How do we best bring lived experience into university research? I was the first 'Consumer/Service User Researcher' at the University of Auckland and sat on the Medical and Health Sciences Faculty Advisory Committee where I provided strategic and operational guidance. I also helped established and keynoted the first Service Users Academic Symposium.
How do we best work together? What happened when we all sit round the same table as people who use mental health services, people who provide them and the academics who research and evaluate them. I led this innovative project with a focus on the shifting landscape of supported housing.
This project was published in the peer-reviewed Qualitative Research Journal.
How do we help people who do not engage with mental health services because of barriers like cost, geographic distance or even shame? And what about people who want to do things themselves and choose not to engage?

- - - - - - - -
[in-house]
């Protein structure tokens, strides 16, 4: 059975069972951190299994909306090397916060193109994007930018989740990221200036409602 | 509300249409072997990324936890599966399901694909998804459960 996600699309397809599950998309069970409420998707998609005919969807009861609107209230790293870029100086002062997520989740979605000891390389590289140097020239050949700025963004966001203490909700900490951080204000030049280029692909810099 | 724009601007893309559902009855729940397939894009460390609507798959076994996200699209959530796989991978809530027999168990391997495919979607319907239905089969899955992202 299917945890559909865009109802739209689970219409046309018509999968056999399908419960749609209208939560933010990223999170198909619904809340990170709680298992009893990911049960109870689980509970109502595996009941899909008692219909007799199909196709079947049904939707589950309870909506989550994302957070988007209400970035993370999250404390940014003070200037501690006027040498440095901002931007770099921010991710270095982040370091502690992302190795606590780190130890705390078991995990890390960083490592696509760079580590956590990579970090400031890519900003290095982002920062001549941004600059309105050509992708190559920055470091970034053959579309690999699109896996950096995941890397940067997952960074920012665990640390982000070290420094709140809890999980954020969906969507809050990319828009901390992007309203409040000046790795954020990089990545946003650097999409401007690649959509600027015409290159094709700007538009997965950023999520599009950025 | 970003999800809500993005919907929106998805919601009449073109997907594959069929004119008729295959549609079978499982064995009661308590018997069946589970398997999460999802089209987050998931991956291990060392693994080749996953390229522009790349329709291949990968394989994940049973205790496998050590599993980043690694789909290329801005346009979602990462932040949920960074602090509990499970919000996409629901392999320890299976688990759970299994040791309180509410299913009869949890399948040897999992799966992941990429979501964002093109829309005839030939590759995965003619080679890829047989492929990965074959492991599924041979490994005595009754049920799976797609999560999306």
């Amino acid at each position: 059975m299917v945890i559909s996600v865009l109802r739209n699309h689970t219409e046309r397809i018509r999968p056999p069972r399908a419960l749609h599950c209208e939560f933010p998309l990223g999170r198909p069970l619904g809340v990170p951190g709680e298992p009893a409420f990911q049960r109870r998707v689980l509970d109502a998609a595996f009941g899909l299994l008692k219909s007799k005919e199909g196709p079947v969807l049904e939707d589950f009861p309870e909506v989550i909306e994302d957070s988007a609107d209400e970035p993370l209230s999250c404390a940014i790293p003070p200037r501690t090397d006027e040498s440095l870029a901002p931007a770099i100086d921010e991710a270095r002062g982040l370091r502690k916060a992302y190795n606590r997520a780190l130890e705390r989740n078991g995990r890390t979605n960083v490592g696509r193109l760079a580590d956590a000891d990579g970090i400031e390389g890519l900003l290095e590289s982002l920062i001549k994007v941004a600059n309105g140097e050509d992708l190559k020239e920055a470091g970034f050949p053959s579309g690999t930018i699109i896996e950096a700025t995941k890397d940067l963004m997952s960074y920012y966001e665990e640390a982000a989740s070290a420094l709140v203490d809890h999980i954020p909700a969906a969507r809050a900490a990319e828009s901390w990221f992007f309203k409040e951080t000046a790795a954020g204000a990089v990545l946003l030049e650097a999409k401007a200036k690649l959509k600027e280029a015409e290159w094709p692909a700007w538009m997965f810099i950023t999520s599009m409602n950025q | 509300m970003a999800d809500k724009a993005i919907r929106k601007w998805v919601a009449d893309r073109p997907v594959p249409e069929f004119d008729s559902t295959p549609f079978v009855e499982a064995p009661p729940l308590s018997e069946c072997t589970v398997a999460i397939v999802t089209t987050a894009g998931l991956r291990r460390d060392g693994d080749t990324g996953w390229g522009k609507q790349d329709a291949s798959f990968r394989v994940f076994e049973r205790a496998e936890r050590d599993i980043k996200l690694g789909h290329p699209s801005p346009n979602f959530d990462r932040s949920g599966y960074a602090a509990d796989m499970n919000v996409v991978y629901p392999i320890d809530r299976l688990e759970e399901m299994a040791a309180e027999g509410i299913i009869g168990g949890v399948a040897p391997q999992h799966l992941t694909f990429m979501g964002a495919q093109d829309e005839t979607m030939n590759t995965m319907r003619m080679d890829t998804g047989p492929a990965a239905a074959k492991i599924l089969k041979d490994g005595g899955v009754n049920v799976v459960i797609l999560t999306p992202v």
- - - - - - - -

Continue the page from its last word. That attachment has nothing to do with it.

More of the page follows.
I was Principal Investigator on this research into over 600 people's experiences doing online CBT and self help and over 40 staff's perspectives on referring and delivering this service.
The growing concern about the number of homeless young people prompted this service to develop a specific service to support them off the streets. I led the evaluation of this innovative pilot which included a review of utilisation stats and interviews with clients, staff and stakeholders in key youth-support agencies.